Among the Baltic states, Lithuania has the most homogeneous population. According to the census conducted in 2001, 83.4% of the population identified themselves as Lithuanians, 6.7% as Poles, 6.3% as Russians, 1.2% as Belarusians, and 2.3% as members of other ethnic groups.
Poles are concentrated in the Vilnius Region, the area controlled by Poland in the interwar period. There are especially large Polish communities in Vilnius district municipality (52% of the population) and ?al?ininkai district municipality (77.8%). The Electoral Action of Poles in Lithuania, an ethnic minority political party, has strong influence in these areas and has representation in the Seimas. The party is most active in local politics and controls several municipal councils.
|census 19591||census 19702||census 19793||census 19894||census 20015||census 20116|
|Others or unspecified||4,425||0.2||6,004||0.2||10,327||0.3||12,727||0.3||40,136||1.2||39,279||1.3|
|1 Source: . 2 Source: . 3 Source: . 4 Source: . 5 Source: .|
Russians, even though they are almost as numerous as Poles, are much more evenly scattered and lack strong political cohesion. The most prominent community lives in Visaginas (52%). Most of them are engineers who moved with their families from the Russian SFSR to work at the Ignalina Nuclear Power Plant. A number of ethnic Russians (mostly military) left Lithuania after the declaration of independence in 1990.
Another major change in the ethnic composition of Lithuania was the extermination of the Jewish population during the Holocaust. Before World War II about 7.5% of the population was Jewish; they were concentrated in cities and towns and had a significant influence on crafts and business. They were called Litvaks and had a strong culture. The population of Vilnius, sometimes nicknamed Northern Jerusalem, was about 30% Jewish. Almost all of these Jews were killed during the Nazi German occupation, or later emigrated to the United States and Israel. Now there are only about 4,000 Jews living in Lithuania.
Lithuania's membership of the European Union has made Lithuanian citizenship all the more appealing. Lithuanian citizenship is theoretically easier (see court ruling notes below) to obtain than that of many other European countries--only one great-grandparent is necessary to become a Lithuanian citizen. Persons who held citizenship in the Republic of Lithuania prior to June 15, 1940, and their children, grandchildren, and great-grandchildren (provided that these persons did not repatriate) are eligible for Lithuanian citizenship .
Lithuanian citizens are allowed to travel and work throughout the European Union without a visa or other restrictions.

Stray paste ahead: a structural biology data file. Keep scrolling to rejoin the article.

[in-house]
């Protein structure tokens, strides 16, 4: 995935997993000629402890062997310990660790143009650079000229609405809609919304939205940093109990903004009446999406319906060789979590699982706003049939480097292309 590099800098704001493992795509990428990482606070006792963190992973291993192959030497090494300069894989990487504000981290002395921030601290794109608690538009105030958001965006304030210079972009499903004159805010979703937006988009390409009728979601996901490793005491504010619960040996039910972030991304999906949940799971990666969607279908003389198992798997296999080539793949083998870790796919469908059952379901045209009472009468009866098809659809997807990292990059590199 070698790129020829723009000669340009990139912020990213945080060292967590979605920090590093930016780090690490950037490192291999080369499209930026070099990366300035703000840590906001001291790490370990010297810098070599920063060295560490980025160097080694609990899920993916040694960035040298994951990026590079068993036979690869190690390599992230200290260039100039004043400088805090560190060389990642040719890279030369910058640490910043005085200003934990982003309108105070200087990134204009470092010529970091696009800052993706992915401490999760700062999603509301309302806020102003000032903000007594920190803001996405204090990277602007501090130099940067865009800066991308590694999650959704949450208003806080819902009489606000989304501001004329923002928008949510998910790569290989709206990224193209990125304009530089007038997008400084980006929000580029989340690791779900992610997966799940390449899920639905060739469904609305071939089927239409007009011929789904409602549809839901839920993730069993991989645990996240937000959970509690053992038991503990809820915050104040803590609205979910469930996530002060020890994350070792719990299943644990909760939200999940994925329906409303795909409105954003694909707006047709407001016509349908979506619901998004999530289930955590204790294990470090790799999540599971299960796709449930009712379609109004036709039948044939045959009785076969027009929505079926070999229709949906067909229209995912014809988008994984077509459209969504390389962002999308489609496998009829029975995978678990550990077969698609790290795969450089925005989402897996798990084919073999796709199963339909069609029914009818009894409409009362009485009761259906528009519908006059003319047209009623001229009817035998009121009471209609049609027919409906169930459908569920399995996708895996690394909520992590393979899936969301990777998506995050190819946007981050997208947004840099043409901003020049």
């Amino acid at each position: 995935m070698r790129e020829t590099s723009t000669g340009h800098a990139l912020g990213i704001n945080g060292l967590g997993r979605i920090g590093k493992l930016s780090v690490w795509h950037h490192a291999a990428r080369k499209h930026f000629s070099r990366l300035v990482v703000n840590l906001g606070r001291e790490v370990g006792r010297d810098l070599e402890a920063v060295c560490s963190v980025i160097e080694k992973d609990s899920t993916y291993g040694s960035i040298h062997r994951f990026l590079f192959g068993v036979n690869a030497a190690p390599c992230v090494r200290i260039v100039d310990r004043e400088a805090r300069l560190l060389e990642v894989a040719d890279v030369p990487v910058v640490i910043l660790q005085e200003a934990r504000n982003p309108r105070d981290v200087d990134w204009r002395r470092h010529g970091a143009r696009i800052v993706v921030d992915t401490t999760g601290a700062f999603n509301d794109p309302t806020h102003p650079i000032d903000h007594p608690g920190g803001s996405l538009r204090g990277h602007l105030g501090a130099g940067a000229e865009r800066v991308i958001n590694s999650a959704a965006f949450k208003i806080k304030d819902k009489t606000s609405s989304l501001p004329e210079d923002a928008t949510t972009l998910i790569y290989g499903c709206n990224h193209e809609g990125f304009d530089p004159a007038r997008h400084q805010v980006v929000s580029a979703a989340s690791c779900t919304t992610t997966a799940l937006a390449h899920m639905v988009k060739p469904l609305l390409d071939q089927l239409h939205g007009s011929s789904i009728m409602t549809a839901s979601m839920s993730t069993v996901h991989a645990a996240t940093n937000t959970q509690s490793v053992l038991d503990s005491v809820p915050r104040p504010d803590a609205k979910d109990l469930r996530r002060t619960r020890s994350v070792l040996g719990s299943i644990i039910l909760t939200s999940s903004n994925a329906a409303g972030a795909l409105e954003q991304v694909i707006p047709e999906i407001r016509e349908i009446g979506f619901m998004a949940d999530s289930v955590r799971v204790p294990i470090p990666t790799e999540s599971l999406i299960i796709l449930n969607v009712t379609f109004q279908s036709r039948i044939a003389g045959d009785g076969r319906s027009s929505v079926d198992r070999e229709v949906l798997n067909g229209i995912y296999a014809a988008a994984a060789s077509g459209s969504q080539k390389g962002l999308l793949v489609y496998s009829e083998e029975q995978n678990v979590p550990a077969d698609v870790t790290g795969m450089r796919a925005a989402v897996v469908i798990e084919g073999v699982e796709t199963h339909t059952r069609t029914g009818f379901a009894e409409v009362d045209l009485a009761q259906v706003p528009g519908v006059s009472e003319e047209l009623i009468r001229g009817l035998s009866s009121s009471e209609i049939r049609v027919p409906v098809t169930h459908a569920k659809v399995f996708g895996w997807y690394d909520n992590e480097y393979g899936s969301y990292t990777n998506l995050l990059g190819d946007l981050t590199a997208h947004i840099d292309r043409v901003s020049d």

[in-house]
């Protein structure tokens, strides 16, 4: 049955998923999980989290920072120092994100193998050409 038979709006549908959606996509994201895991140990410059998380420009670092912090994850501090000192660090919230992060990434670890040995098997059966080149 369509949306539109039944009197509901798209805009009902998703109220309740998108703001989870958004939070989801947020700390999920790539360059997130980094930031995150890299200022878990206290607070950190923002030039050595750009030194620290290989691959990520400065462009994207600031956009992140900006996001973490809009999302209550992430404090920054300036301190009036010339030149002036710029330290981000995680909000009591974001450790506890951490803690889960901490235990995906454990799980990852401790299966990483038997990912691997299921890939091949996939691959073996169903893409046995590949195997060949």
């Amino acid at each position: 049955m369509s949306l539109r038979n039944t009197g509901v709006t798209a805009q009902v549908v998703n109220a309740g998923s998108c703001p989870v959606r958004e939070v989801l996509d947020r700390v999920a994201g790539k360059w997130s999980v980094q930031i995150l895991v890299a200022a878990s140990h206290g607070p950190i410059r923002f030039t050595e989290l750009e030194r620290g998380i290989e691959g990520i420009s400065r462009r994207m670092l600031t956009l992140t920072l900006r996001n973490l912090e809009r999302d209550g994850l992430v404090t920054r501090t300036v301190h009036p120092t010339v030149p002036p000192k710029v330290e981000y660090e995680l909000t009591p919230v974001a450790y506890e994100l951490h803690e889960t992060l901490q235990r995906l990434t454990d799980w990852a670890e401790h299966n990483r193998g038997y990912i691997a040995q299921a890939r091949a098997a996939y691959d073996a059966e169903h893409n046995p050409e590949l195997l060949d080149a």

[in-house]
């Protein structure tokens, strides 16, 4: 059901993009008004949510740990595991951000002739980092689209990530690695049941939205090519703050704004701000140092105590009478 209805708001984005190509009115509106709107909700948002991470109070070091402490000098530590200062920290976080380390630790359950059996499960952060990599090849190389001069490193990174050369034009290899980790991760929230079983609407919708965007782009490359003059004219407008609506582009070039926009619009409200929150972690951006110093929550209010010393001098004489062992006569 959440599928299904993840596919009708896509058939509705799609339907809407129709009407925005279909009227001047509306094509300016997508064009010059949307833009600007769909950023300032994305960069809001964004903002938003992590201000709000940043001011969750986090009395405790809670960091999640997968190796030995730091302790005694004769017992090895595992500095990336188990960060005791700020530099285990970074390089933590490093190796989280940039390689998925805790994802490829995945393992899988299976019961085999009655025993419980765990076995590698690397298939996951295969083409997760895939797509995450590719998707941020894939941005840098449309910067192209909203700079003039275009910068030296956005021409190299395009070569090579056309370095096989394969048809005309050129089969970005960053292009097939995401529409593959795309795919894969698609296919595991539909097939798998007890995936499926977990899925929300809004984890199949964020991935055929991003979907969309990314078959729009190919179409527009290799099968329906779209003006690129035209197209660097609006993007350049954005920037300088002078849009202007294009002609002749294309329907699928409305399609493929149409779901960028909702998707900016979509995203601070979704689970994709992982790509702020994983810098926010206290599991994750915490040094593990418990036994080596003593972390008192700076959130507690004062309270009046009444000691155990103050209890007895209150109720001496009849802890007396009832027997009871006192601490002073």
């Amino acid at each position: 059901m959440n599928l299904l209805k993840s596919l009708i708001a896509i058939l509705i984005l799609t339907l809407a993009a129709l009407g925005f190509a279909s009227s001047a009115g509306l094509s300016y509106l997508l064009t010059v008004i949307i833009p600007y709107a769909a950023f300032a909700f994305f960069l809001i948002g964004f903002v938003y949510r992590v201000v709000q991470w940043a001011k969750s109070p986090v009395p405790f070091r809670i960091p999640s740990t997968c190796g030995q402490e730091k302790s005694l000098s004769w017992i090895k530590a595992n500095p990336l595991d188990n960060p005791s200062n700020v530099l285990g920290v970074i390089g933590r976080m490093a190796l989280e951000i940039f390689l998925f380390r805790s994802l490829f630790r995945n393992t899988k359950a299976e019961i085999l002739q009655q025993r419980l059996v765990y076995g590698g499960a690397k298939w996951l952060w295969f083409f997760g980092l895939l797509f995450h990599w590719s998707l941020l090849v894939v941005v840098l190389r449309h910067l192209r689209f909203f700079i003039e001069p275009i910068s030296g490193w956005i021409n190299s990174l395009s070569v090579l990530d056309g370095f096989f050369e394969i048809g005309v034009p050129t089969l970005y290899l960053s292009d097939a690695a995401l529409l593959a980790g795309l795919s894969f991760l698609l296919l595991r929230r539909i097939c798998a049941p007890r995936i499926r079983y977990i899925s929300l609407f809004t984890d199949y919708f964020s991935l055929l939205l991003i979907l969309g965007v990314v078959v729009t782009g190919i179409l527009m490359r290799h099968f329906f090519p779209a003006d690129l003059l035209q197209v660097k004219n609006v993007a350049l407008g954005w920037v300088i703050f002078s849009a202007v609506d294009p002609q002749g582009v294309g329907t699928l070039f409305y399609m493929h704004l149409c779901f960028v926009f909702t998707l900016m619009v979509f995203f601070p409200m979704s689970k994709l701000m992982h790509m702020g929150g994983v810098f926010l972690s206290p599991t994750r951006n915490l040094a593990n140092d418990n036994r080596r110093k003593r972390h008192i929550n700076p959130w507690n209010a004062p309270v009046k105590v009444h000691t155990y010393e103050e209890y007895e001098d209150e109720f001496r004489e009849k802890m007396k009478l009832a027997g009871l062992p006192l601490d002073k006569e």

The Lithuanian Constitutional Court ruled in November 2006 that a number of provisions of the Law of the Republic of Lithuania on citizenship are in conflict with the Lithuanian Constitution. In particular, the court ruled that a number of current provisions of the Citizenship Law implicitly or explicitly allowing dual citizenship are in conflict with the Constitution; such provisions amounted to the unconstitutional practice of making dual citizenship a common phenomenon rather than a rare exception. The provisions of the Citizenship Law announced to be unconstitutional are no longer valid and applicable to the extent stated by the Constitutional Court.
The Lithuanian Parliament amended the Citizenship Law substantially as a result of this court ruling, allowing dual citizenship for children of at least one Lithuanian parent who are born abroad, but preventing Lithuanians from retaining their Lithuanian citizenship after obtaining the citizenship of another country.
There are some special cases still permitting dual citizenship. See Lithuanian nationality law.
The Lithuanian language is the country's sole official language countrywide. It is the first language of almost 85% of population and is also spoken by 286,742 out of 443,514 non-Lithuanians. The Soviet era had imposed the official use of Russian, so most adult Lithuanians speak Russian as a second language, while the Polish population generally speaks Polish. Russians who immigrated after World War II speak Russian as their first language. The younger generation usually speaks English as their second language, while a substantial portion of the total population (37%) speak at least two foreign languages. According to census of 2011, 30% of the population can speak English.
Approximately 14,800 pupils started their 2012 school year in schools where the curriculum is conducted in Russian (down from 76,000 in 1991), and about 12,300 enrolled in Polish schools (compared to 11,400 in 1991 and 21,700 in 2001). There are also schools in the Belarusian language, as well as in English, German, and French.
As per the 2011 census, 77.2% of Lithuanians identified themselves as Roman Catholic. The Church has been the majority denomination since the Christianisation of Lithuania at the end of the 14th century. Some priests actively led the resistance against the Communist regime (symbolised by the Hill of Crosses).
In the first half of the 20th century, the Lutheran Protestant church had around 200,000 members, 9% of the total population, mostly Protestant Lithuanians from the former Memel Territory and Germans, but it has declined since 1945. Small Protestant communities are dispersed throughout the northern and western parts of the country. Believers and clergy suffered greatly during the Soviet occupation, with many killed, tortured or deported to Siberia. Various Protestant churches have established missions in Lithuania since 1990. 4.1% are Orthodox, 0.8% are Old Believers (both mainly among the Russian minority), 0.8% are Protestant and 6.1% have no religion.